Many County Record Offices collections are included in Access to Archives, while others have their own on-line catalogues. Because of this, historians read skeptically and cross-check sources against other evidence. What assumptions does the author make? You may not be able to answer all the questions below. What questions does this source raise? Some are affiliated with universities and colleges, while others are government entities. In the social sciences , the definition of a primary source would be expanded to include numerical data that has been gathered to analyze relationships between people, events, and their environment. Manuscripts that are sources for classical texts can be copies of documents, or fragments of copies of documents. A primary source such as a journal entry or the online version, a blog , at best, may only reflect one individual's opinion on events, which may or may not be truthful, accurate, or complete. How does the use of the sources influence the kinds of arguments made? Classifying sources[ edit ] Many sources can be considered either primary or secondary, depending on the context in which they are examined. For example, the Huntington Library in California houses a large number of documents from the United Kingdom. Have they been used effectively?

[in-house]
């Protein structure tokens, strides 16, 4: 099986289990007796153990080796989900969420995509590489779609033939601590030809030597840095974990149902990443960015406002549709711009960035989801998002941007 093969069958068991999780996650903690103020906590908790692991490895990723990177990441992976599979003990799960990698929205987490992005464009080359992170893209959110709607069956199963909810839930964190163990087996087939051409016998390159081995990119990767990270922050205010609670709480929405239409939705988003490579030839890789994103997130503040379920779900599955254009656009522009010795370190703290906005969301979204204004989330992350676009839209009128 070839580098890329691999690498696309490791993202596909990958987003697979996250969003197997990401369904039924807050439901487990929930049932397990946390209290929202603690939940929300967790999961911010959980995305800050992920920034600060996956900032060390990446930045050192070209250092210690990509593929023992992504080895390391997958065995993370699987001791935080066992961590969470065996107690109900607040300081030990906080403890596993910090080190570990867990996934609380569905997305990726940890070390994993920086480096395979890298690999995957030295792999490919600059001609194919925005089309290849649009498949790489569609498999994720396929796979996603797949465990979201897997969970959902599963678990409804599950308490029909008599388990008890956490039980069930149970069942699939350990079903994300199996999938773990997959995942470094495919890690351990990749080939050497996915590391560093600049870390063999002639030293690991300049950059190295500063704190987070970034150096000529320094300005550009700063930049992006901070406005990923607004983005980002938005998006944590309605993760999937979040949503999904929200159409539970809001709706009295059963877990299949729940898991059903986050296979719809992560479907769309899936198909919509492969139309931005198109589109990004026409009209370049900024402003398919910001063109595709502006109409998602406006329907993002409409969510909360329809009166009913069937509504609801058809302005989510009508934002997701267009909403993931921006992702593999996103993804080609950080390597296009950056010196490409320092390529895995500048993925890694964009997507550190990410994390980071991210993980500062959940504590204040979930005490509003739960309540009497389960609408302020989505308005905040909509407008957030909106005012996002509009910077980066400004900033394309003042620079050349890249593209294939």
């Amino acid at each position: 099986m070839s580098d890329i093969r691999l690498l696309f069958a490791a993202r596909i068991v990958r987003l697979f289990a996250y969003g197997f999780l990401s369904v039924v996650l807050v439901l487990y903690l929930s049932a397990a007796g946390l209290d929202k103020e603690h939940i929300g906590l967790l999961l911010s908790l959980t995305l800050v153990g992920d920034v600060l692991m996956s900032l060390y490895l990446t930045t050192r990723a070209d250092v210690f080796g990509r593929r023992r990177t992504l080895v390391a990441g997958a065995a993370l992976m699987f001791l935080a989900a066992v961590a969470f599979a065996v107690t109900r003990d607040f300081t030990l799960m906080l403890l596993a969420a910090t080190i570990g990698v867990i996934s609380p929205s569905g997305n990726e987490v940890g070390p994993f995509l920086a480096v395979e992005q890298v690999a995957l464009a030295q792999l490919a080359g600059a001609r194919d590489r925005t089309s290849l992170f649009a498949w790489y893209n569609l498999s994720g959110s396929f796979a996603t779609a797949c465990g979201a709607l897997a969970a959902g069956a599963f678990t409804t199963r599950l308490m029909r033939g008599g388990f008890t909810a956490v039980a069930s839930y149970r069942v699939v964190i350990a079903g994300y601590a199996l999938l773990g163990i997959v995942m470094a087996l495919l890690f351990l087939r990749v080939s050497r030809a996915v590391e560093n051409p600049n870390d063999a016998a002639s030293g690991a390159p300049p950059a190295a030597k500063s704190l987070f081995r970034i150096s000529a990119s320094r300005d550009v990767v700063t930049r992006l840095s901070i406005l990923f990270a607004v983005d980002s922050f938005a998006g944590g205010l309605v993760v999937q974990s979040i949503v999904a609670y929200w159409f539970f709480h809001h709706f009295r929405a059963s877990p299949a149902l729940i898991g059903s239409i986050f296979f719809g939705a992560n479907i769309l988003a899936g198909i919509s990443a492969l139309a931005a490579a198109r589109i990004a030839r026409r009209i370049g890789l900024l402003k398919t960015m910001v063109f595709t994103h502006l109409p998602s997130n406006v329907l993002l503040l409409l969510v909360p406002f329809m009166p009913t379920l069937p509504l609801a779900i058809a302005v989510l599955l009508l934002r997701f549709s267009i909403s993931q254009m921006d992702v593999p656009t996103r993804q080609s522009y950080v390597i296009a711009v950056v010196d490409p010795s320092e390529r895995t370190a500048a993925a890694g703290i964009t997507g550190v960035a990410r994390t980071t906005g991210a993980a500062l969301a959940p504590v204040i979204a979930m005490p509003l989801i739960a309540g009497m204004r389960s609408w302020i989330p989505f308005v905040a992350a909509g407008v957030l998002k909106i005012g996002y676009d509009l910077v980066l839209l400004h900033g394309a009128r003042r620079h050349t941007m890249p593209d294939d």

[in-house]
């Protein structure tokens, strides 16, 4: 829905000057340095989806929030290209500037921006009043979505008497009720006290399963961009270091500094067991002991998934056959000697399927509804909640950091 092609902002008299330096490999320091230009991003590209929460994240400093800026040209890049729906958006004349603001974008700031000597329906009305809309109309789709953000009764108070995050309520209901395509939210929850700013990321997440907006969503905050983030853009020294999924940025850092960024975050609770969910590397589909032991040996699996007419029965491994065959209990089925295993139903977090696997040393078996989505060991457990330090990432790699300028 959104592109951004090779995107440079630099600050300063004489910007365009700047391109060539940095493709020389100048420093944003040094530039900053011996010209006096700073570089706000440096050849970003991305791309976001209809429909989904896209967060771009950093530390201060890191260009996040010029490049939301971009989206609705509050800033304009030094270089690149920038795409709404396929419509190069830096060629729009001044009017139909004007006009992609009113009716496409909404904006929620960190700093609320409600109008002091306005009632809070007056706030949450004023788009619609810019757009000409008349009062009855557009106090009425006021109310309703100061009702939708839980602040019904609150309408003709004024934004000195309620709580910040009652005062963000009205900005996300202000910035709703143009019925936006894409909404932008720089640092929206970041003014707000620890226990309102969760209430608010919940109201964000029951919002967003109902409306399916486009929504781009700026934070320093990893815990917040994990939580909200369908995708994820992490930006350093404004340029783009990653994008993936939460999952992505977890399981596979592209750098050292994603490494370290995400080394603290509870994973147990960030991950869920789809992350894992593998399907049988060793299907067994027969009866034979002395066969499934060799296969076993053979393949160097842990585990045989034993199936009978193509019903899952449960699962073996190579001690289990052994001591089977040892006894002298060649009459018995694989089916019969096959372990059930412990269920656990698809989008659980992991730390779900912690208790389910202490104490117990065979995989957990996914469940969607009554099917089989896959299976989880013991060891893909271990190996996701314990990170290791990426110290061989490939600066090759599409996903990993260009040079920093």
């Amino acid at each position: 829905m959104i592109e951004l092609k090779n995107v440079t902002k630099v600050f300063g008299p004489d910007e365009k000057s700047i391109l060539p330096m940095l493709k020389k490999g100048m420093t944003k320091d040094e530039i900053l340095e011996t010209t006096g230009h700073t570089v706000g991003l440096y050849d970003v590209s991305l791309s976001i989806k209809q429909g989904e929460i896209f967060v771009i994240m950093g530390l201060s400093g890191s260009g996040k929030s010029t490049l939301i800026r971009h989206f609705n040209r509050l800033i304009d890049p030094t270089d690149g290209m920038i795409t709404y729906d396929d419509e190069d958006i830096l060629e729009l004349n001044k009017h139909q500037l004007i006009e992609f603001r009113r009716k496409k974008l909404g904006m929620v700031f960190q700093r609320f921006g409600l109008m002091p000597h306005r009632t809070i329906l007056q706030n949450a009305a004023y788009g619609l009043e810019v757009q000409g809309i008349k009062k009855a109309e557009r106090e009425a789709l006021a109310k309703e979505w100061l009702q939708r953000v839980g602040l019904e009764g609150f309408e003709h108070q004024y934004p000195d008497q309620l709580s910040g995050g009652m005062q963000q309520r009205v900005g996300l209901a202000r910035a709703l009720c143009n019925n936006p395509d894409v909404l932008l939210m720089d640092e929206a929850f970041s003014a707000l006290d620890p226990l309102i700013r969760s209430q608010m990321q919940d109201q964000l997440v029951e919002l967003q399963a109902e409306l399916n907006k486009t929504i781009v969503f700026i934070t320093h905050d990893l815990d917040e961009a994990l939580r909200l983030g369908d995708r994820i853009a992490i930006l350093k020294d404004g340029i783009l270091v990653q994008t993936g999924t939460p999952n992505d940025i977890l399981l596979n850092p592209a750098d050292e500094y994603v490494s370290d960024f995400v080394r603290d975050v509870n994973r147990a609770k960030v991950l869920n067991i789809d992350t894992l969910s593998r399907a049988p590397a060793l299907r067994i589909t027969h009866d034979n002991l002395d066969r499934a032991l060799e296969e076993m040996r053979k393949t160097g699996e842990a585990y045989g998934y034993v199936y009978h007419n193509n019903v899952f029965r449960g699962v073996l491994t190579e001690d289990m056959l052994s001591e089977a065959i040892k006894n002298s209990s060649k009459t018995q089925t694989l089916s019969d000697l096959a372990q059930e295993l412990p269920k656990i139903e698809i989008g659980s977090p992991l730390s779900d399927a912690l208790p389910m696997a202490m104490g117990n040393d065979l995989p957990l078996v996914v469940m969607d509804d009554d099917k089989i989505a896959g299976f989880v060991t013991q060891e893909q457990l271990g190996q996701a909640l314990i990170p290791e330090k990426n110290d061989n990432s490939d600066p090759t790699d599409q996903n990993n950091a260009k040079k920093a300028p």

Does it make sense in the context of time, place, and the people being researched? To evaluate primary sources, explore the following parts of the text or artifact by following these steps: 1.
Bias in primary sources
Is the source a legal document, an original collection of data or statistics, or a personal communication? Some are affiliated with universities and colleges, while others are government entities. Historians follow a few basic rules to help them analyze primary sources. Would the informant have benefited from giving incorrect or incomplete answers? Research Methods To produce sound historical research, we need reliable primary sources. Just as in present day, people and institutions have inherent biases that can potentially render a source unusable for your research. Historians consider the accuracy and objectiveness of the primary sources that they are using and historians subject both primary and secondary sources to a high level of scrutiny. What have others said about this or similar sources? Historians also think about the purpose of a source. How was it written or made? As a result, historians read sources skeptically and critically. Determining what sort of sources to use, and the level of credibility and reliability of those sources, is an important step in critical thinking for the historian. In the social sciences , the definition of a primary source would be expanded to include numerical data that has been gathered to analyze relationships between people, events, and their environment. The following questions will help with this process: What is it? Among the earliest forgeries are false Anglo-Saxon charters , a number of 11th- and 12th-century forgeries produced by monasteries and abbeys to support a claim to land where the original document had been lost or never existed.